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Special Issue "Acute Lung Injury – New Insights into the Mechanisms and Emerging Therapies"

A special issue of International Journal of Molecular Sciences (ISSN 1422-0067). This special issue belongs to the section "Molecular Pathology, Diagnostics, and Therapeutics".

Deadline for manuscript submissions: 29 October 2019

Special Issue Editor

Guest Editor
Prof. Anna K. Kurdowska

University of Texas Health Center at Tyler, Biomedical Research, Tyler, United States
E-Mail
Interests: inflammation; pro-inflammatory cells; mediators of inflammation; innate immunity; cell signaling; signal transduction; lung disease

Special Issue Information

Dear Colleagues,

Acute lung injury (ALI) and its more severe form termed acute respiratory distress syndrome (ARDS) are complex clinical syndromes associated with uncontrolled systemic inflammatory response. Resulting microvascular damage prompts a substantial increase in both pulmonary vascular and epithelial permeability. Subsequently, airspaces becomes flooded with protein-rich edema fluid leading to acute respiratory failure. The causes of ALI include pulmonary and extra-pulmonary infections and serious conditions such as sepsis, pancreatitis, trauma, pneumonia, and aspiration. ALI and ARDS affect approximately 150,000 people in the United States each year, and the mortality of more severe cases remains at 30–50%. Current therapies are primarily supportive and focus on treatment of the underlying condition along with mechanical ventilation and corticosteroid administration. Most of the research into ALI pathogenesis and treatment has evolved around identifying causative and prognostically important biomarkers. The underling objective has been to find mediators responsible for the development of ALI and progression to ARDS, with an ultimate goal of facilitating the diagnosis of ALI in patients before onset of ARDS. However, prognosis of ALI and ARDS saw only modest improvements which were almost exclusively based on better supportive care.

This Special Issue of the International Journal of Molecular Sciences will focus on recent developments in the area of ALI pathogenesis and treatment, including new insights into the mechanisms and emerging therapies for ALI and ARDS. It will cover a selection of recent research topics and current review articles in the field of ALI and ARDS. Experimental papers, up-to-date review articles, and commentaries are all welcome.

Prof. Anna K. Kurdowska
Guest Editor

Manuscript Submission Information

Manuscripts should be submitted online at www.mdpi.com by registering and logging in to this website. Once you are registered, click here to go to the submission form. Manuscripts can be submitted until the deadline. All papers will be peer-reviewed. Accepted papers will be published continuously in the journal (as soon as accepted) and will be listed together on the special issue website. Research articles, review articles as well as short communications are invited. For planned papers, a title and short abstract (about 100 words) can be sent to the Editorial Office for announcement on this website.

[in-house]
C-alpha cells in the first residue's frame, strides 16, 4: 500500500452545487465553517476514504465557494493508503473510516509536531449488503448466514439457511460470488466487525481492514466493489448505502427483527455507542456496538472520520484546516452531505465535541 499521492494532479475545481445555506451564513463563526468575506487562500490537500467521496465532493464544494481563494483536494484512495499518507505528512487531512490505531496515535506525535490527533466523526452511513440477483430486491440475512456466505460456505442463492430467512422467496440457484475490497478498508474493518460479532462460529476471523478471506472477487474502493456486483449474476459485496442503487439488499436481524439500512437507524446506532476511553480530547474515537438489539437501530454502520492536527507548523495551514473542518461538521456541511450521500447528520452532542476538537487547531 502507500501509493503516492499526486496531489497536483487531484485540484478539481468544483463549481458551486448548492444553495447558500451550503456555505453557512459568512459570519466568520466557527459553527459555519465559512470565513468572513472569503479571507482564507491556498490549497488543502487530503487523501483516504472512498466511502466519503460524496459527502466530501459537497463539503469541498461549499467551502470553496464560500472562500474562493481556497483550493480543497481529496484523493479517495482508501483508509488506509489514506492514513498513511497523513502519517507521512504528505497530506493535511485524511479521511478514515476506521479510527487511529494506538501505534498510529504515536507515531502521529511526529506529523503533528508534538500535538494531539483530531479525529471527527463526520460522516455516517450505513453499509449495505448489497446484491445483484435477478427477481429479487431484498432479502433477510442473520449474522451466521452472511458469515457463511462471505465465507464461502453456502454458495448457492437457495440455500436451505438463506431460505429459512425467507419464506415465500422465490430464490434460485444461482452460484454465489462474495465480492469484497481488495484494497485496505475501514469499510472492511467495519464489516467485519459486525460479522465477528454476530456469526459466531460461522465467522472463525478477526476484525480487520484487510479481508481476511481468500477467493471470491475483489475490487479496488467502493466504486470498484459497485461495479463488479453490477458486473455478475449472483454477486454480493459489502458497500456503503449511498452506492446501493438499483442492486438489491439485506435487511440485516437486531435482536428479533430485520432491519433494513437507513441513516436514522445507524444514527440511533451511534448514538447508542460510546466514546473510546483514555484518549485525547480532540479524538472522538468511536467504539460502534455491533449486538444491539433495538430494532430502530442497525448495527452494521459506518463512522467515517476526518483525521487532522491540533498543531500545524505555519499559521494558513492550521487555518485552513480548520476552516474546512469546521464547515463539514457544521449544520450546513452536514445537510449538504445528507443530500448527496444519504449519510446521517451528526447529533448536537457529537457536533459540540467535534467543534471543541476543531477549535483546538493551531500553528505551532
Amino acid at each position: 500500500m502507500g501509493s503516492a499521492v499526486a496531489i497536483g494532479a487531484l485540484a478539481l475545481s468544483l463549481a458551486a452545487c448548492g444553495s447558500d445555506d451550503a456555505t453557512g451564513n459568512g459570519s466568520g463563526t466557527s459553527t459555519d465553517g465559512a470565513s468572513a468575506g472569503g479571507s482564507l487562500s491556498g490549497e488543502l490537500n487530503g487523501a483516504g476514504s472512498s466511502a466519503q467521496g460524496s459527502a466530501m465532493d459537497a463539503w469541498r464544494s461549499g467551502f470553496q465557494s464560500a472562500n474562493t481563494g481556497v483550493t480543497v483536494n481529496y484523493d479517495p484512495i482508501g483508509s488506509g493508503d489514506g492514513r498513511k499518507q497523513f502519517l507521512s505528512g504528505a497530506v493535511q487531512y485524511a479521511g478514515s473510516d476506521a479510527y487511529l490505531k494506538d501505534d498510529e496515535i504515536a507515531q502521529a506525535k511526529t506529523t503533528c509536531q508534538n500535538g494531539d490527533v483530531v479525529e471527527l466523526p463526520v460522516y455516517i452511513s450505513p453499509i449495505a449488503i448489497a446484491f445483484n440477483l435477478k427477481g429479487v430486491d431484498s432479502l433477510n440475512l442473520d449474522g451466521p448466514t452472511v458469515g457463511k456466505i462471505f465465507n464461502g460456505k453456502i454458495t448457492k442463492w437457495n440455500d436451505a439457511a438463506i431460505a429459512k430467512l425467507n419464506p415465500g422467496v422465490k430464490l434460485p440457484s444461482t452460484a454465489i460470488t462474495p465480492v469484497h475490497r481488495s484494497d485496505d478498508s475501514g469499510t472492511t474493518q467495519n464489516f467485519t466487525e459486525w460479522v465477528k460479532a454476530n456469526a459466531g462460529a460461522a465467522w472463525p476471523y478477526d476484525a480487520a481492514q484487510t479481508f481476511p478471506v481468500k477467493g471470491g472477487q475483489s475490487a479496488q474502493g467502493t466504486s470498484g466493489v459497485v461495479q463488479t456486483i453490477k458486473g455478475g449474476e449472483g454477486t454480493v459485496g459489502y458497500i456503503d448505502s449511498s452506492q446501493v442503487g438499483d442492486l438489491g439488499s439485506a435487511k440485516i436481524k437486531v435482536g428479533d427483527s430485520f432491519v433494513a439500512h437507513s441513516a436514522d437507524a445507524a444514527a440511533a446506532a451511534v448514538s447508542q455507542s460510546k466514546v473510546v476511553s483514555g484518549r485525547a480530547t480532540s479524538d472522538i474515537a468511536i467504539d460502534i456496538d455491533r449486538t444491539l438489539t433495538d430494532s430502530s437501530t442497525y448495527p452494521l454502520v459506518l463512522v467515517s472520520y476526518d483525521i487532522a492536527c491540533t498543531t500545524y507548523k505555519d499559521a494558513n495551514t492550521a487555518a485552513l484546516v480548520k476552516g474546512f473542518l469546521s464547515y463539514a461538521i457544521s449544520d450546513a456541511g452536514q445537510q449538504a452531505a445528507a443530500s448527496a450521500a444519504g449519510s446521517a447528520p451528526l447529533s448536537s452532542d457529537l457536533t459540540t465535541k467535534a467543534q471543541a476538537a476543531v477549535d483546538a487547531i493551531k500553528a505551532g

Submitted manuscripts should not have been published previously, nor be under consideration for publication elsewhere (except conference proceedings papers). All manuscripts are thoroughly refereed through a single-blind peer-review process. A guide for authors and other relevant information for submission of manuscripts is available on the Instructions for Authors page. International Journal of Molecular Sciences is an international peer-reviewed open access semimonthly journal published by MDPI.

Please visit the Instructions for Authors page before submitting a manuscript. The Article Processing Charge (APC) for publication in this open access journal is 1800 CHF (Swiss Francs). Submitted papers should be well formatted and use good English. Authors may use MDPI's English editing service prior to publication or during author revisions.

Keywords

  • acute lung injury (ALI)
  • acute respiratory distress syndrome (ARDS)
  • inflammation
  • biomarkers
  • molecular pathway
  • therapeutics

Published Papers (3 papers)

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Research

Open AccessCommunication
A Peptide Inhibitor of NADPH Oxidase (NOX2) Activation Markedly Decreases Mouse Lung Injury and Mortality Following Administration of Lipopolysaccharide (LPS)
Int. J. Mol. Sci. 2019, 20(10), 2395; https://doi.org/10.3390/ijms20102395
Received: 28 March 2019 / Revised: 9 May 2019 / Accepted: 11 May 2019 / Published: 15 May 2019
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Abstract
We have previously derived three related peptides, based on a nine-amino acid sequence in human or rat/mouse surfactant protein A, that inhibit the phospholipase A2 activity of peroxiredoxin 6 (Prdx6) and prevent the activation of lung NADPH oxidase (type 2). The present [...] Read more.
We have previously derived three related peptides, based on a nine-amino acid sequence in human or rat/mouse surfactant protein A, that inhibit the phospholipase A2 activity of peroxiredoxin 6 (Prdx6) and prevent the activation of lung NADPH oxidase (type 2). The present study evaluated the effect of these Prdx6-inhibitory peptides (PIP) in a mouse (C57Bl/6) model of acute lung injury following lipopolysaccharide (LPS) administration. All three peptides (PIP-1, 2 and 3) similarly inhibited the production of reactive O2 species (ROS) in isolated mouse lungs as detected by the oxidation of Amplex red. PIP-2 inhibited both the increased phospholipase A2 activity of Prdx6 and lung reactive oxygen species (ROS) production following treatment of mice with intratracheal LPS (5 µg/g body wt.). Pre-treatment of mice with PIP-2 prevented LPS-mediated lung injury while treatment with PIP-2 at 12 or 16 h after LPS administration led to reversal of lung injury when evaluated 12 or 8 h later, respectively. With a higher dose of LPS (15 µg/g body wt.), mortality was 100% at 48 h in untreated mice but only 28% in mice that were treated at 12–24 h intervals, with PIP-2 beginning at 12 h after LPS administration. Treatment with PIP-2 also markedly decreased mortality after intraperitoneal LPS (15 µg/g body wt.), used as a model of sepsis. This study shows the dramatic effectiveness of a peptide inhibitor of Prdx6 against lung injury and mouse mortality in LPS models. We propose that the PIP nonapeptides may be a useful modality to prevent or to treat human ALI. Full article